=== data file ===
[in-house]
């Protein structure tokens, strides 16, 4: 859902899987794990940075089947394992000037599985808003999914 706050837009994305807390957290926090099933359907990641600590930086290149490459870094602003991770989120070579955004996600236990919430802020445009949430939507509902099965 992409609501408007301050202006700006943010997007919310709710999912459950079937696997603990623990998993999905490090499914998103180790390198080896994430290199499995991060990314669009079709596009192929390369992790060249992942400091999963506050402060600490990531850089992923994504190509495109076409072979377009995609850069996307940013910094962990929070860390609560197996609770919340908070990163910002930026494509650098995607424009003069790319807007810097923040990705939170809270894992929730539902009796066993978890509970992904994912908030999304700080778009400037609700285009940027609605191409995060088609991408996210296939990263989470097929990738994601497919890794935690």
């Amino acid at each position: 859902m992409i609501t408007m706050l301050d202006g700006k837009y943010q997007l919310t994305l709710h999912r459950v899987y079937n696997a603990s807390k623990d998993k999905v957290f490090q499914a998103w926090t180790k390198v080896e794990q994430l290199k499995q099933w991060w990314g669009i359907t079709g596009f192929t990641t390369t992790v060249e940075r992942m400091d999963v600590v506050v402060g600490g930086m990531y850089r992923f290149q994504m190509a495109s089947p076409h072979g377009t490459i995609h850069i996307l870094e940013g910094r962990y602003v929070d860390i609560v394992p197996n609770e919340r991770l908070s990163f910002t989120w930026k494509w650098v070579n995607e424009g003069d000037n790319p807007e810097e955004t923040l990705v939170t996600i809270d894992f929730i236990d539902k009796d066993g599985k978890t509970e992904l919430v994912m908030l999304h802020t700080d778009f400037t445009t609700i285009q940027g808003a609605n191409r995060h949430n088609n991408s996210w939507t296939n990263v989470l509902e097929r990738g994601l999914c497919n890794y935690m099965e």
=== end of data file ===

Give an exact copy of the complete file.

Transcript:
[in-house]
């Protein structure tokens, strides 16, 4: 859902899987794990940075089947394992000037599985808003999914 706050837009994305807390957290926090099933359907990641600590930086290149490459870094602003991770989120070579955004996600236990919430802020445009949430939507509902099965 992409609501408007301050202006700006943010997007919310709710999912459950079937696997603990623990998993999905490090499914998103180790390198080896994430290199499995991060990314669009079709596009192929390369992790060249992942400091999963506050402060600490990531850089992923994504190509495109076409072979377009995609850069996307940013910094962990929070860390609560197996609770919340908070990163910002930026494509650098995607424009003069790319807007810097923040990705939170809270894992929730539902009796066993978890509970992904994912908030999304700080778009400037609700285009940027609605191409995060088609991408996210296939990263989470097929990738994601497919890794935690």
């Amino acid at each position: 859902m992409i609501t408007m706050l301050d202006g700006k837009y943010q997007l919310t994305l709710h999912r459950v899987y079937n696997a603990s807390k623990d998993k999905v957290f490090q499914a998103w926090t180790k390198v080896e794990q994430l290199k499995q099933w991060w990314g669009i359907t079709g596009f192929t990641t390369t992790v060249e940075r992942m400091d999963v600590v506050v402060g600490g930086m990531y850089r992923f290149q994504m190509a495109s089947p076409h072979g377009t490459i995609h850069i996307l870094e940013g910094r962990y602003v929070d860390i609560v394992p197996n609770e919340r991770l908070s990163f910002t989120w930026k494509w650098v070579n995607e424009g003069d000037n790319p807007e810097e955004t923040l990705v939170t996600i809270d894992f929730i236990d539902k009796d066993g599985k978890t509970e992904l919430v994912m908030l999304h802020t700080d778009f400037t445009t609700i285009q940027g808003a609605n191409r995060h949430n088609n991408s996210w939507t296939n990263v989470l509902e097929r990738g994601l999914c497919n890794y935690m099965e």